...more
Elizabeth (Alaska)
This is the third and final installment of Faulkner's Snopes trilogy. It wraps up the story of the Snopes family in brilliant fashion. Although the beginning and the end of this installment are closely tied, the great middle parts are as much a putting together of anecdotes as anything. By doing so, Faulkner does a better job of characterizing his Yoknapatawpha County better than in the others of the series - or maybe even better than the other novels I have read. Or, perhaps I was trying to see ...more
Judy
May 29, 2012 Judy rated it liked it
Recommends it for: Faulkner fans

The Mansion completes the Snopes trilogy (The Hamlet, 1940 and The Town, 1957.) This novel follows Faulkner's fictional town of Jefferson, MS, all the way up to early 1950s, but since a small Southern town was still quite behind the times in the 1950s and since Faulkner writes always within the hovering shadows of history, it barely feels like a modern story.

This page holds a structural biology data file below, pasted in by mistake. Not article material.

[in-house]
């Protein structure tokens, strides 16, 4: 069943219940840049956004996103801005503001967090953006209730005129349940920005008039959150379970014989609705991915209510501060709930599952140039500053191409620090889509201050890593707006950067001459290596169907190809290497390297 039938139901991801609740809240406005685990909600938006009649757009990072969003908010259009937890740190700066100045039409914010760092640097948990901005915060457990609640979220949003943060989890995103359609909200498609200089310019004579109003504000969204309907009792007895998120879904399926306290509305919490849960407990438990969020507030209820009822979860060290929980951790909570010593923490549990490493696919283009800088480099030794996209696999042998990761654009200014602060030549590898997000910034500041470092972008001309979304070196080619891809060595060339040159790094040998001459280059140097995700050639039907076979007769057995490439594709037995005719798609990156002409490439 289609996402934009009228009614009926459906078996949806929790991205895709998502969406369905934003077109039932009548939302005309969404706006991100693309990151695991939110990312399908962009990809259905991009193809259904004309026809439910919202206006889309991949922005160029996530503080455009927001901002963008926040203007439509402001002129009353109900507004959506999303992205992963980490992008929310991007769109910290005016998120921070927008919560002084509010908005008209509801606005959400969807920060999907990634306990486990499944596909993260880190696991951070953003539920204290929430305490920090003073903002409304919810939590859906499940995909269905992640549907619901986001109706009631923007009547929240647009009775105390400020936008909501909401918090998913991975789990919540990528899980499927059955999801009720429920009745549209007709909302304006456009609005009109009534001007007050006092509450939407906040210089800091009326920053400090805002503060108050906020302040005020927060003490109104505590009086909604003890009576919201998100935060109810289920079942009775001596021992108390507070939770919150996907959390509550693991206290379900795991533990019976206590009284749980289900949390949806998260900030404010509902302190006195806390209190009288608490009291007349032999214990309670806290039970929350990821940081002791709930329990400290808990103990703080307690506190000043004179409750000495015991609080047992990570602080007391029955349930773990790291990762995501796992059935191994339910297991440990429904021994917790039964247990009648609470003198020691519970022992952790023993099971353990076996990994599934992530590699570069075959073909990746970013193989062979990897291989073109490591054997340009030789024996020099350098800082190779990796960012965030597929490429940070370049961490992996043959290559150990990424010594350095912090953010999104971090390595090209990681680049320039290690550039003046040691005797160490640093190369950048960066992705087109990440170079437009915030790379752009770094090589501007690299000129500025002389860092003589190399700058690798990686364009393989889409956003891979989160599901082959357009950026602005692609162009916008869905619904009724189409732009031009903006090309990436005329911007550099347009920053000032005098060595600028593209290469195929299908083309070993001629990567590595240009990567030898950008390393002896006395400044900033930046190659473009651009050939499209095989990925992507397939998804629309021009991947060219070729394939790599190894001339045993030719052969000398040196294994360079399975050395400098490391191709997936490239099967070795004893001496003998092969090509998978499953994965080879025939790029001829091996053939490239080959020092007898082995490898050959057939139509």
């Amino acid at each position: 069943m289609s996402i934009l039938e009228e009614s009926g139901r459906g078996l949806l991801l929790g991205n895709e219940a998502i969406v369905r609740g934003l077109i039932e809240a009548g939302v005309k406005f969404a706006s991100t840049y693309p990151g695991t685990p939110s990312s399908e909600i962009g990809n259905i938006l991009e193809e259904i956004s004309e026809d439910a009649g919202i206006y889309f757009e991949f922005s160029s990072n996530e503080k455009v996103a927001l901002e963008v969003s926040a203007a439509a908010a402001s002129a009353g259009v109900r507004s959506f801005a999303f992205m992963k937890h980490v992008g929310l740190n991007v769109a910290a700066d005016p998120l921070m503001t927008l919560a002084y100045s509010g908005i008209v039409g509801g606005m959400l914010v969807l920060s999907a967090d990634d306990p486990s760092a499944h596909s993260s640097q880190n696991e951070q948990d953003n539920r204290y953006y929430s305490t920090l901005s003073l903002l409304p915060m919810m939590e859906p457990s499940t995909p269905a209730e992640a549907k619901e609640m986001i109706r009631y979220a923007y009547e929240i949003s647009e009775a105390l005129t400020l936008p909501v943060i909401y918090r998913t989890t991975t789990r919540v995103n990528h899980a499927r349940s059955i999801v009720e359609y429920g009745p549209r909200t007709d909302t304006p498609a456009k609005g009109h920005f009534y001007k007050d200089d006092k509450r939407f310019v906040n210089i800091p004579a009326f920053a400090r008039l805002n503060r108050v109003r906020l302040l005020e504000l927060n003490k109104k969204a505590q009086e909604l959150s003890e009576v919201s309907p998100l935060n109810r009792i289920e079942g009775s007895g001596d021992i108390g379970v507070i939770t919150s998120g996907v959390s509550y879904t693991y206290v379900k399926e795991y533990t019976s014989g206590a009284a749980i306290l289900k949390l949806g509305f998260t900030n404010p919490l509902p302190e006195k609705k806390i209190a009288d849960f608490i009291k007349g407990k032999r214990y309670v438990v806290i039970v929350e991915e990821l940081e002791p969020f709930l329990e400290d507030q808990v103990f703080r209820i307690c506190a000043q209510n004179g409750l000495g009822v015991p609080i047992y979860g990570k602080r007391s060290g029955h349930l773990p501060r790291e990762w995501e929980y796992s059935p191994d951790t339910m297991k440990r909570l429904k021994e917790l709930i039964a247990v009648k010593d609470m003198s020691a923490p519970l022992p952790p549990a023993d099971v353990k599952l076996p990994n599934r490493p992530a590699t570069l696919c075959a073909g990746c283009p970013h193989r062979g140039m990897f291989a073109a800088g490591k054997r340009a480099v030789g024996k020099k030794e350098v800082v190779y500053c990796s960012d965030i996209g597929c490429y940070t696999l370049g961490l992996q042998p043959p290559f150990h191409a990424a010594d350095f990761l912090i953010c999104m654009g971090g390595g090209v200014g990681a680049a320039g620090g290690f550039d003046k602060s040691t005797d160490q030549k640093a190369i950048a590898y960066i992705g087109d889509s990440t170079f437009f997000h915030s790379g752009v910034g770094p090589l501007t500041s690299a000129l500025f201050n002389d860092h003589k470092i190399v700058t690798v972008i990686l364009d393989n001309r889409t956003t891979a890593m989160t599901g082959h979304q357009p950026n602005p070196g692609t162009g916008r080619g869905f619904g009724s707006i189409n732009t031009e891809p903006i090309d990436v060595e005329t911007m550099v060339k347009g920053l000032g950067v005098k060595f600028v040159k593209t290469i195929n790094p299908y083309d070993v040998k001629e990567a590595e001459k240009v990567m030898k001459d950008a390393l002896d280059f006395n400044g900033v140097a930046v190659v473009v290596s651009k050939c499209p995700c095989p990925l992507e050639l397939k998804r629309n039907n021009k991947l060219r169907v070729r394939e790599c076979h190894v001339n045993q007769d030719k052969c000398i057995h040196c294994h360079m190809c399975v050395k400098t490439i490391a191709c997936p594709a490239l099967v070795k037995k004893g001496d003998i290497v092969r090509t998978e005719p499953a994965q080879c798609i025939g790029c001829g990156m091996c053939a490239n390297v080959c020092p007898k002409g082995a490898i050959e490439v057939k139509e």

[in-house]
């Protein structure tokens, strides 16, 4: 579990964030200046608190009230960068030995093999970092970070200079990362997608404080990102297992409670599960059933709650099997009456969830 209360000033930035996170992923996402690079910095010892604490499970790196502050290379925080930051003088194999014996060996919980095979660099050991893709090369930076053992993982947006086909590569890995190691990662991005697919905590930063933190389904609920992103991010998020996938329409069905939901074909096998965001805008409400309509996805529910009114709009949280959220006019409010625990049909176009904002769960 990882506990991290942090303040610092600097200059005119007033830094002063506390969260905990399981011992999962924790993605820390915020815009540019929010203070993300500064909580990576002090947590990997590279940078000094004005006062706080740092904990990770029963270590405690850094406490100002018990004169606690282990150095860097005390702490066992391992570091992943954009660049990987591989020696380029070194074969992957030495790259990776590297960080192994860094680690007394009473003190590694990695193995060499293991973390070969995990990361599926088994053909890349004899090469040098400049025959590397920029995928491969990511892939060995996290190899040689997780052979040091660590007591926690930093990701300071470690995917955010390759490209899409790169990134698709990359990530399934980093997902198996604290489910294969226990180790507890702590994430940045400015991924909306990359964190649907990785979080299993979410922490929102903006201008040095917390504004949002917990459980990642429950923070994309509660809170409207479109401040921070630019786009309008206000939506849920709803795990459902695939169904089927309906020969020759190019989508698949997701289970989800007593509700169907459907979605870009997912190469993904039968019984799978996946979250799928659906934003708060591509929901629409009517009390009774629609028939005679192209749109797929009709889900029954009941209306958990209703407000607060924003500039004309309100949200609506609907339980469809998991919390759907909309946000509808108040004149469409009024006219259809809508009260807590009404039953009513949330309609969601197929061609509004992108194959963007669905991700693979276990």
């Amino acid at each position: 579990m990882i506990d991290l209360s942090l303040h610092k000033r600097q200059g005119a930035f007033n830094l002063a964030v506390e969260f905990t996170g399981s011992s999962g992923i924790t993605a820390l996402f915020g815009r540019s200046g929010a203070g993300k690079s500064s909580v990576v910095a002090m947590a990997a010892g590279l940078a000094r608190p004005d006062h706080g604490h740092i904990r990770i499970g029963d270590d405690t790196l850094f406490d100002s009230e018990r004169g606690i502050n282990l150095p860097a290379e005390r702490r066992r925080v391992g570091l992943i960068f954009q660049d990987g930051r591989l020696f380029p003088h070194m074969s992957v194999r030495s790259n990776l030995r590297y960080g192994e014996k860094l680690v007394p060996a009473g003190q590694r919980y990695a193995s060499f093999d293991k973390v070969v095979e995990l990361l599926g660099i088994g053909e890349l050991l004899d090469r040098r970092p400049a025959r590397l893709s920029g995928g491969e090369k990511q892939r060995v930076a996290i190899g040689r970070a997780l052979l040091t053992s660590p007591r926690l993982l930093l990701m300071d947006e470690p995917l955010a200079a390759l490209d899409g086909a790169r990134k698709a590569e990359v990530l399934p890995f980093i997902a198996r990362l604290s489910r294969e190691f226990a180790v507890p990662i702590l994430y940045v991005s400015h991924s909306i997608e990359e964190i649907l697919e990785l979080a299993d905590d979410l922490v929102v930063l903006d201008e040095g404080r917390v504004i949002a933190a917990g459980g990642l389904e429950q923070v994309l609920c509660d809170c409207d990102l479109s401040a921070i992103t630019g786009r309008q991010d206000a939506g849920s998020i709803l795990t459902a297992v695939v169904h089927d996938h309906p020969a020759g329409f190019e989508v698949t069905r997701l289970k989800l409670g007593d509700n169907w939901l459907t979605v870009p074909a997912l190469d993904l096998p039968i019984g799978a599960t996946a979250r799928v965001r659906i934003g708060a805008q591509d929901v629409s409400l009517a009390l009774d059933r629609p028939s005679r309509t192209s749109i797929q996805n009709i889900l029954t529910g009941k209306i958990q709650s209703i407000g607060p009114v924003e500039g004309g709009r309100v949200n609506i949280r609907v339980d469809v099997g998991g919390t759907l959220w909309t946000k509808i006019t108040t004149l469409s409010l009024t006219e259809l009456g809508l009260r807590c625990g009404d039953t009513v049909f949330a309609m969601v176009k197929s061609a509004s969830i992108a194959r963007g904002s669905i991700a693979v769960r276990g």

The resident psychopath in this volume is Mink Snopes. He is, as they say in the South, a piece of work, who could only have been created b
...more
Susan
Jul 21, 2015 Susan rated it it was amazing
The Mansion by William Faulkner. Rated 10 out of 10. Really loved this one? Ratliff and Gavin and ChIck go over and over the Snopeses (Flem, Mink, Linda primarily) again, from a later POV. You realize that Mink killing John Houston (over a tiny kennel fee to get his cow back) and Flem not coming to save him in 1908 has festered everyone until 1946 when Linda enables Mink to come home, Still angry enough at Flem to kill him, which GS in and Ratliff knew, which Flem himself knew and somehow Linda ...more
Martin
Apr 21, 2011 Martin rated it really liked it